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Magnolia Cemetery

John S. Sledge, Mobile Historic Development Commission
Magnolia Cemetery
The largest and second-oldest historic cemetery in Mobile, Magnolia is noteworthy for its fraternal and social organization plots, breathtaking funerary art, ornamental ironwork, and prominent burials that reflect the port city's nineteenth-century diversity. Magnolia was established by the city in 1836 after the older Church Street Graveyard (1820) had filled, and today it encompasses more than 50,000 burials in its 120 acres. The final resting spot for almost everyone in the city for 100 years, the cemetery still averages several burials a month. Among those interred are two Alabama governors, seven congressmen, 20 mayors, six generals, rabbis, free blacks, society women, Apache prisoners of war, writers, and citizens from all walks of life.
When founded, Magnolia Cemetery was a 36-acre parcel on Mobile's outermost fringes. Today, it is a complex and extensive tract well within the city limits, bordered by Fry Street to the north, Gayle Street to the east, the Tennessee Ditch to the south, and Ann Street to the west. Virginia Street, originally the southernmost boundary of the cemetery, now cuts east-west through its center.
Confederate Rest
The oldest portion of the cemetery is home to several significant and distinct areas. These include Confederate Rest (1862), which contains 1,100 burials, as well as plots featuring memorials to the crew of the submarine H. L. Hunley , the Alabama State Artillery, and the Mobile Cadets. Confederate general Braxton Bragg is buried at the southwest corner, his grave marked by a large urn draped with an officer's overcoat. Adjacent to Virginia Street is the National Cemetery (1866), which contains numerous Union Civil War soldiers' graves as well as those of veterans from subsequent conflicts. Also important is Jewish Rest, established in 1844 and featuring markers with Hebrew inscriptions and symbols. Of particular note are the plots belonging to Mobile's fraternal and professional organizations such as the Woodmen of the World, the Baymen's Benevolent Association, and the Workingmen's Timber and Cotton Benevolent Association. Most are set off by masonry revetments (decorative walls) and marked by sculptures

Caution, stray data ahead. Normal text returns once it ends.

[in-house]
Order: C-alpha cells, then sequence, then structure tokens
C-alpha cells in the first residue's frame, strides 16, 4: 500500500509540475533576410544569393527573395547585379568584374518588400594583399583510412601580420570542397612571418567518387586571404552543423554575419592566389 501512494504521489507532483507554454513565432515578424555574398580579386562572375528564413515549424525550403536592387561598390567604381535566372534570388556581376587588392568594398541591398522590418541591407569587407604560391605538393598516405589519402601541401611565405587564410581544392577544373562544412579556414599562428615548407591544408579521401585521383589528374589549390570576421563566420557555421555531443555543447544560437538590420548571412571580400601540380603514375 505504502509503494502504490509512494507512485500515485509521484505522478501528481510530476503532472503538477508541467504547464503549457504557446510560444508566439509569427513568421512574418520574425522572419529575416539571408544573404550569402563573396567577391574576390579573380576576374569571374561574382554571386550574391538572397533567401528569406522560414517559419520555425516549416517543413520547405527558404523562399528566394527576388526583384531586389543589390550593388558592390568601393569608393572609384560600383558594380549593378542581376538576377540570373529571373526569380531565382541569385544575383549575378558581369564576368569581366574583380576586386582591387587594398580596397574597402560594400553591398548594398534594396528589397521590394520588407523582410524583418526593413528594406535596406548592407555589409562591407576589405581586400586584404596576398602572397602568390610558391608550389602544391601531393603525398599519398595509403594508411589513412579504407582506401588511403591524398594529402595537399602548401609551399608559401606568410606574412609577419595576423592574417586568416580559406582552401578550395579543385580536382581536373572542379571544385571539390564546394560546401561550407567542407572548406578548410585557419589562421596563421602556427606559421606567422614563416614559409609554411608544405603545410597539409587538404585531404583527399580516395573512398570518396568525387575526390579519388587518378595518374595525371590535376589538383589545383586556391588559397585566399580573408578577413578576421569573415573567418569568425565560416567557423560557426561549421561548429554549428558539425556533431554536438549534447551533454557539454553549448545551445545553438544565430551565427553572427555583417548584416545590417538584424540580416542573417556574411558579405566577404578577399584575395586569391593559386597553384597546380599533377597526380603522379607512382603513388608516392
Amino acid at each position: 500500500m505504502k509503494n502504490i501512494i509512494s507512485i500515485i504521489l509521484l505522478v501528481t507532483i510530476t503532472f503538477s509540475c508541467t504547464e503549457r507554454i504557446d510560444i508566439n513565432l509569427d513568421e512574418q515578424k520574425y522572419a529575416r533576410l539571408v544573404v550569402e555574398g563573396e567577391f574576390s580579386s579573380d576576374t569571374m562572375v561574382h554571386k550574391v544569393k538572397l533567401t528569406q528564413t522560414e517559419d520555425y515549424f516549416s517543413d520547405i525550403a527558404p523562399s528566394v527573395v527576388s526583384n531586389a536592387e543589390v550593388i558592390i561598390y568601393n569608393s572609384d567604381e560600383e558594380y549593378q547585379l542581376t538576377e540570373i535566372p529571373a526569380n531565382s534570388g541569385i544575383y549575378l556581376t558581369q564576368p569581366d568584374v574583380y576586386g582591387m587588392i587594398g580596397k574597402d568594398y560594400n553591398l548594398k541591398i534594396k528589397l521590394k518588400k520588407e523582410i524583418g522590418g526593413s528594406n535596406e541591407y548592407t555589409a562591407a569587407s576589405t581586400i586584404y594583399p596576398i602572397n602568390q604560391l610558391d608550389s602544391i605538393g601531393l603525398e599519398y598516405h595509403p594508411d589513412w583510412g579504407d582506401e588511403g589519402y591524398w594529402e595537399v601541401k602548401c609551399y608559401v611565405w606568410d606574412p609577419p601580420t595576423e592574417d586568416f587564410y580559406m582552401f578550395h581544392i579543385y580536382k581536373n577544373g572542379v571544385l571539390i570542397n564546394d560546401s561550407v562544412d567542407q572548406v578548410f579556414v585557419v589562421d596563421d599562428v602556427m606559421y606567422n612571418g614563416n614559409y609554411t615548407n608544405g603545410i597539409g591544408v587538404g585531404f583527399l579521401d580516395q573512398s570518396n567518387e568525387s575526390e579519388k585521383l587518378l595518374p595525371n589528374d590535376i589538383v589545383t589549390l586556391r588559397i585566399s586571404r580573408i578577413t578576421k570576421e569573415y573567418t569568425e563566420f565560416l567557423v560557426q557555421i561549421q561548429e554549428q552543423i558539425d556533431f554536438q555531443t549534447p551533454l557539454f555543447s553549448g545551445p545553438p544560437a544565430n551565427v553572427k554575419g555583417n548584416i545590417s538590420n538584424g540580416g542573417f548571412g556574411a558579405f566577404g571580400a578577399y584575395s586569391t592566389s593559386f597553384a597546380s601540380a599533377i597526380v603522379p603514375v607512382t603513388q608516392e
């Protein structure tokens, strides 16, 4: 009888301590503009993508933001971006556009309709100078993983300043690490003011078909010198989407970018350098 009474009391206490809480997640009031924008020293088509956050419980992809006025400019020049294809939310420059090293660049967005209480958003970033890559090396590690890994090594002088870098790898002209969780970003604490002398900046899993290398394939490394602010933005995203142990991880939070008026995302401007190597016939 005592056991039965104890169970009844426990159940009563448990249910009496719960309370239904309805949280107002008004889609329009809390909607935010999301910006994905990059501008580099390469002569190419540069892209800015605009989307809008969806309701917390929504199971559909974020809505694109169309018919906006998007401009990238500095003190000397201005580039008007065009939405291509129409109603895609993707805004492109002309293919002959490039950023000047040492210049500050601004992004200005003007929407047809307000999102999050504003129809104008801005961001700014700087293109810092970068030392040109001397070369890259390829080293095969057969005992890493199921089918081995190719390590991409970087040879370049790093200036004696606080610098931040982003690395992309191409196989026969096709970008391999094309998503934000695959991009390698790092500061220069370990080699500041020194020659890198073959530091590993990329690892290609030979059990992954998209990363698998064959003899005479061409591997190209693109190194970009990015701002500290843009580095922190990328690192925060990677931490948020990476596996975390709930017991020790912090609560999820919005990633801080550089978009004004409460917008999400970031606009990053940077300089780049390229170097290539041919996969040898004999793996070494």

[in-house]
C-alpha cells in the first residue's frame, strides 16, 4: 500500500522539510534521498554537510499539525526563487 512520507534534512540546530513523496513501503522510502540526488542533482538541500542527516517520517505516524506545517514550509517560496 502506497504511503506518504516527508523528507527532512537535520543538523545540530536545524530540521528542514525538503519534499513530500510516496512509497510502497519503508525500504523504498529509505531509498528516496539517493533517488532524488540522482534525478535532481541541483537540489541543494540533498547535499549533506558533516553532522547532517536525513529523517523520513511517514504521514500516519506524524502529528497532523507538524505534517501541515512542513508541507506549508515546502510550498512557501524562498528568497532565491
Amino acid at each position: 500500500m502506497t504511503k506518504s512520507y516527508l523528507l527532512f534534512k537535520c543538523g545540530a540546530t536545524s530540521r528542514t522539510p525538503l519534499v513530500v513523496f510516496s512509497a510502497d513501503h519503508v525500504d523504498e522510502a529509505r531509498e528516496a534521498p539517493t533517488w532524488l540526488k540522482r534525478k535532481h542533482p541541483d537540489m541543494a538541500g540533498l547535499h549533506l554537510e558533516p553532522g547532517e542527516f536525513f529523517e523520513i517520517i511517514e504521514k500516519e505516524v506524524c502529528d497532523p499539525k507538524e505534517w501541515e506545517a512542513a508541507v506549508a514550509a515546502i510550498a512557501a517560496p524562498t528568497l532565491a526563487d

Firefighter Monument
representing each group's work or interest, such as a cotton bale, a ship's propeller, or a fireman's speaking trumpet. These plots provide visible evidence of the cultural diversity Mobile enjoyed as a working port, and burial rights in them were a real benefit for skilled laborers in an era of primitive insurance practices.
Magnolia is also host to a rich stock of tradition and folklore. The grave of Michael Kraft, founder of an early Mardi Gras society, is always festooned with colorful beads, and a haunting cast-iron statue, known as the Goddess of Magnolia, is believed by some to have summoned storms when attempts were made to move her. Cast-iron dogs, representing family loyalty, guard several plots.
During the 1960s and 1970s, Magnolia Cemetery suffered neglect as families died off or moved
Angel Statue
away and newer cemeteries were established further from downtown. In 1984, shocked by the deterioration, the Historic Mobile Preservation Society founded the Friends of Magnolia. The members undertook a massive clean-up of the site and established a perpetual care fund. Today, the cemetery is better maintained than at any time since the nineteenth century, and frequent tours highlight its colorful history and beautiful funerary art for visitors. It is listed on the National Register of Historic Places.

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Additional Resources

Sledge, John S., and Sheila Hagler. Cities of Silence: A Guide to Mobile's Historic Cemeteries . Tuscaloosa: University of Alabama Press, 2002.
Thompson, Helen A., ed. Magnolia Cemetery . New Orleans: Polyanthos Press, 1974.
Published:  March 13, 2007   |   Last updated:  September 23, 2009